Managing the Dragon’s 2015 Predictions: How Did We Do?

2015To begin with, my prediction that: “The year of the goat may go down as the year of the capital markets in China” was certainly on target. Extreme volatility in the country’s stock market during the year rocked Chinese investors and rattled financial markets throughout the world.

Meanwhile, a little-known stock exchange based in Beijing — “the biggest stock market you’ve never heard of” — became a magnet for smaller companies to raise capital in 2015 and now has more listings than Shanghai and Shenzhen combined.

Apart from the capital markets, the five specific predictions which I made for 2015 covered the economy, mergers and acquisitions, and the auto business. As in prior years, I will now score each on a scale of zero to 20, with zero being a complete whiff, and 20 being a knockout punch.

Prediction #1: China’s Gross domestic product (“GDP”) will come in at 7 percent or higher for the year.
The perennial question in recent years has been whether China’s economy would have a “hard landing.” The predictions weren’t as dire this time last year, but there were differences of opinion. Bears like UBS and Nomura predicted that GDP growth would slow to 6.8 percent, while others like Stephen Roach, a Yale University professor, predicted that China would be able to comfortably achieve its 7 percent growth objective. My prediction was for growth of 7 percent or higher.

For the first six months, China seemed to be on track as GDP grew by 7 percent in each of the first two quarters. Growth slipped to 6.9 percent in the third quarter, though, and the People’s Bank of China recently estimated that growth would finish at 6.9 percent for the full year. While the official figures will not be released until January 19, it now seems clear that China will fall short of its 7 percent target.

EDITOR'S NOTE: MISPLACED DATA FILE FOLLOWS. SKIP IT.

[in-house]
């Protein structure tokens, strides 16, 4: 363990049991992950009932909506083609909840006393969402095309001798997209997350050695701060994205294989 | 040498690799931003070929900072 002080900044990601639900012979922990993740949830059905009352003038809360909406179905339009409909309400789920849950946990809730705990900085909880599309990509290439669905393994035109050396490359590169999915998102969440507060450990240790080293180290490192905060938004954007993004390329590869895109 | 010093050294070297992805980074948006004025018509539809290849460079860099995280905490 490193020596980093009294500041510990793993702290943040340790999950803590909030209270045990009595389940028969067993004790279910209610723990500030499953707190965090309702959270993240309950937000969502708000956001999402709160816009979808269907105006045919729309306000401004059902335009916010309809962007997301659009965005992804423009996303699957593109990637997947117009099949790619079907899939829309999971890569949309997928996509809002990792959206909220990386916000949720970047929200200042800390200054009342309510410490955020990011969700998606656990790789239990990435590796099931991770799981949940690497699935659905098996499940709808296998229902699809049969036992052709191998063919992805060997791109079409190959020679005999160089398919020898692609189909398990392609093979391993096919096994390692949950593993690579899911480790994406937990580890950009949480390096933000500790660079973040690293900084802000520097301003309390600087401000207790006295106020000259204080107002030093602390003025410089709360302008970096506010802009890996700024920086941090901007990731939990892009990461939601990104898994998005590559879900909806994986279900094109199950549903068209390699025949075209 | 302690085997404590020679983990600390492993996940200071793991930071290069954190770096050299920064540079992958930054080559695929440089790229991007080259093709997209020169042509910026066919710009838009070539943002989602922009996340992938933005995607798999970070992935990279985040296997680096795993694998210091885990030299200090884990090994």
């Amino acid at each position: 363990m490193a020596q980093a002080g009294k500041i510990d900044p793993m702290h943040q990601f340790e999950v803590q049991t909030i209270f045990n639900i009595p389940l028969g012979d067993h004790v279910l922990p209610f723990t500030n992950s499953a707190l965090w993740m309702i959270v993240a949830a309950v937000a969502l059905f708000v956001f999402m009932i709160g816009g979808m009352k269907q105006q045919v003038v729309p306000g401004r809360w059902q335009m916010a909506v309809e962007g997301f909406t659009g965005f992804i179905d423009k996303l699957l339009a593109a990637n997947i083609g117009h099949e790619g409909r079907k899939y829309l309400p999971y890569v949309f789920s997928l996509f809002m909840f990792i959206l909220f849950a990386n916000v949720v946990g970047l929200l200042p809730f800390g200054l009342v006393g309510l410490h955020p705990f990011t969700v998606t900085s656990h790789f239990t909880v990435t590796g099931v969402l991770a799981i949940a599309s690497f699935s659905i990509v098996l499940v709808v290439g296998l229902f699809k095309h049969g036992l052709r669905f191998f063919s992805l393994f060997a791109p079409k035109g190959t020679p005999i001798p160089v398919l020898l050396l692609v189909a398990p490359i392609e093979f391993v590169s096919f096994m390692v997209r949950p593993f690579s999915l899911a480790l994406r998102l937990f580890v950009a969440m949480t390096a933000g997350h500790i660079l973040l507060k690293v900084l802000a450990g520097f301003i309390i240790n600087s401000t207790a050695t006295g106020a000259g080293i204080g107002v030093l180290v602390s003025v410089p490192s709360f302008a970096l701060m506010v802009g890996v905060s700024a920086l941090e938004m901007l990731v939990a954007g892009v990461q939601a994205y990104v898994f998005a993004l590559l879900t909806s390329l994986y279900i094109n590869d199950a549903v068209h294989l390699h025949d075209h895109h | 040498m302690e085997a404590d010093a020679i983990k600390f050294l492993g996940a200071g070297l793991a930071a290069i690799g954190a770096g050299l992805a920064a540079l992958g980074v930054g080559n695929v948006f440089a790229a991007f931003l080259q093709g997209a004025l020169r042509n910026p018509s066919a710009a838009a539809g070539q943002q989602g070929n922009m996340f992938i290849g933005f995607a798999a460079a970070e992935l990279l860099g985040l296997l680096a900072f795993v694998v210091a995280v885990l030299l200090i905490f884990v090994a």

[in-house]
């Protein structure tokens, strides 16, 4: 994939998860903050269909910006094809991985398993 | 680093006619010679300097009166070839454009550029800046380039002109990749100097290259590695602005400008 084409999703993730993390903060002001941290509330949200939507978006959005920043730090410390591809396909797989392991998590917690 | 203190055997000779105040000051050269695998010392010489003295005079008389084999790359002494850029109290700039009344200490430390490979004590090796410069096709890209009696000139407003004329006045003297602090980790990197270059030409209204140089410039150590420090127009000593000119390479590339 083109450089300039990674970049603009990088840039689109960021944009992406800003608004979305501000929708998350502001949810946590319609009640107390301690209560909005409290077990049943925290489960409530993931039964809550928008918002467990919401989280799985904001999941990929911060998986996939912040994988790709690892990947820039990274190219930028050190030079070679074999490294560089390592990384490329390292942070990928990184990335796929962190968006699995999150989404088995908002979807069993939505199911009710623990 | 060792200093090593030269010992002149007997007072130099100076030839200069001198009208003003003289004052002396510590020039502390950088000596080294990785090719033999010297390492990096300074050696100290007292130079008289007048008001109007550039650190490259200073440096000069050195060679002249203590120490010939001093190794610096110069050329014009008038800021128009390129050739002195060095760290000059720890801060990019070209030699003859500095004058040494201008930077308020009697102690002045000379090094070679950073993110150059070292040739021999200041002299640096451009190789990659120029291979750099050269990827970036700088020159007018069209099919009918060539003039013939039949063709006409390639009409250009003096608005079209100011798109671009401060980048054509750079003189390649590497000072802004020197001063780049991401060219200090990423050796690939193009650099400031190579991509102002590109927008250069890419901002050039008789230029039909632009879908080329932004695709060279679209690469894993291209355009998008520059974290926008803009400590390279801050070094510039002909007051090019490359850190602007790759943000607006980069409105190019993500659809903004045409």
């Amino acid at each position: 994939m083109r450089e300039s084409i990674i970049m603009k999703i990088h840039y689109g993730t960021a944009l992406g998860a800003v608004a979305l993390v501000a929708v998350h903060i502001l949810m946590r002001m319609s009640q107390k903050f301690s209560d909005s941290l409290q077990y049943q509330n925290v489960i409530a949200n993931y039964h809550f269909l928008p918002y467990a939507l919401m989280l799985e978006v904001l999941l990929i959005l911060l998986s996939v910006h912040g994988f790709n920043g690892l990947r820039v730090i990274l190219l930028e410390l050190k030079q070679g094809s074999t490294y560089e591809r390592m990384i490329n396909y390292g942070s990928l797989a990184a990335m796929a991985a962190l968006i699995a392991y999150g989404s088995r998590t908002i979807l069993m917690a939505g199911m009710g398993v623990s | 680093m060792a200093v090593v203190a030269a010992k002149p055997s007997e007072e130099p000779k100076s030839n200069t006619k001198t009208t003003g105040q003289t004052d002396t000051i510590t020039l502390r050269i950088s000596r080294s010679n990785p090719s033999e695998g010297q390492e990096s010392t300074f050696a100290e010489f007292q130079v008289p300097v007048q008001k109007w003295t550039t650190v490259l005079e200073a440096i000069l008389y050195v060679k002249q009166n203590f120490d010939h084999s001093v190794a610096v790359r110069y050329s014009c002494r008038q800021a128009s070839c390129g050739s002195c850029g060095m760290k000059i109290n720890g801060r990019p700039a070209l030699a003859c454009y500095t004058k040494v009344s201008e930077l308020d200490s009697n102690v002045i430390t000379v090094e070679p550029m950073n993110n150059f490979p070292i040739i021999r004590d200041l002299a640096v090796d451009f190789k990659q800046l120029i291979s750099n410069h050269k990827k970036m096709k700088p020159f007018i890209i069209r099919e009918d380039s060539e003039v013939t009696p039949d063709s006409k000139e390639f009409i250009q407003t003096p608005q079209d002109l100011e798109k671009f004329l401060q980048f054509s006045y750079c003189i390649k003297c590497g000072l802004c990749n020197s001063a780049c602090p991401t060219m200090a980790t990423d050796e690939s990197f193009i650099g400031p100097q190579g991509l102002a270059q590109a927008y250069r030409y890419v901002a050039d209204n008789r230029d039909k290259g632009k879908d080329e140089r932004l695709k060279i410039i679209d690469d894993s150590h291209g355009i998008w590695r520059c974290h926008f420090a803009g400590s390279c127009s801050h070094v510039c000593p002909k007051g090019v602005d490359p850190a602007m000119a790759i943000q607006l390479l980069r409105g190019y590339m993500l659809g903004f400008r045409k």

While my point estimate for GDP was wrong, it was well within the margin of error and worth 15 points in my opinion.

Prediction #2: The SSE Composite Index will pierce the 4,000 level in 2015.
After essentially remaining flat from 2000 to 2014 — a period of time when China’s economy grew tenfold — a stagnant property market, interest rate cuts, the establishment of Shanghai-Hong Kong Stock Connect and the introduction of bank deposit insurance for smaller accounts combined to fuel a sharp stock market rally in 2014. As a result, the Shanghai Stock Exchange (“SSE”) Index was one of the best performing bourses in 2014 and opened 2015 at 3234, a stunning 61 percent higher than its low point the year before.

As China attempted to moderate the rally by clamping down on margin loans at the beginning of 2015, investors found new ways to leverage their share purchases and the SSE index pierced the 4,000 level on April 10, soaring to 5166 by June 12. Unfortunately, leverage cuts both ways and share prices began unraveling, falling precipitously by 76 percent to 2927 on August 26. By the end of the year, the SSE index had stabilized at the 3500 level, up 9 percent for the year.

Despite the run up in share prices in 2014, I believed that China’s bull market had a long way to go and predicted that the SSE Composite Index would break through 4000 in 2015. Because the SSE Composite Index did just that, I could claim the entire 20 points. However, the market did end the year below 4000, so I’ll accept a five-point haircut and settle for 15 points on this one.

Prediction #3: Over 100 IPO’s Will Be Completed on the Shanghai and Shenzhen Stock Exchanges in 2015.
In order to stem the freefall in share prices that began in June, China suspended all Initial Public Offerings (“IPOs”) in July. Despite the IPO window being closed for much of the year, my prediction of at least 100 IPOs in 2015 was on the money. According to a study by Ernst & Young, the Shanghai stock market led the world in initial public offerings during the first six months of 2015 with 78 companies issuing shares and raising $16.6 billion. During the same period, another 112 companies raised $7 billion through IPOs in Shenzhen. When China reopened the IPO market in mid-December, 10 Chinese companies promptly went to market.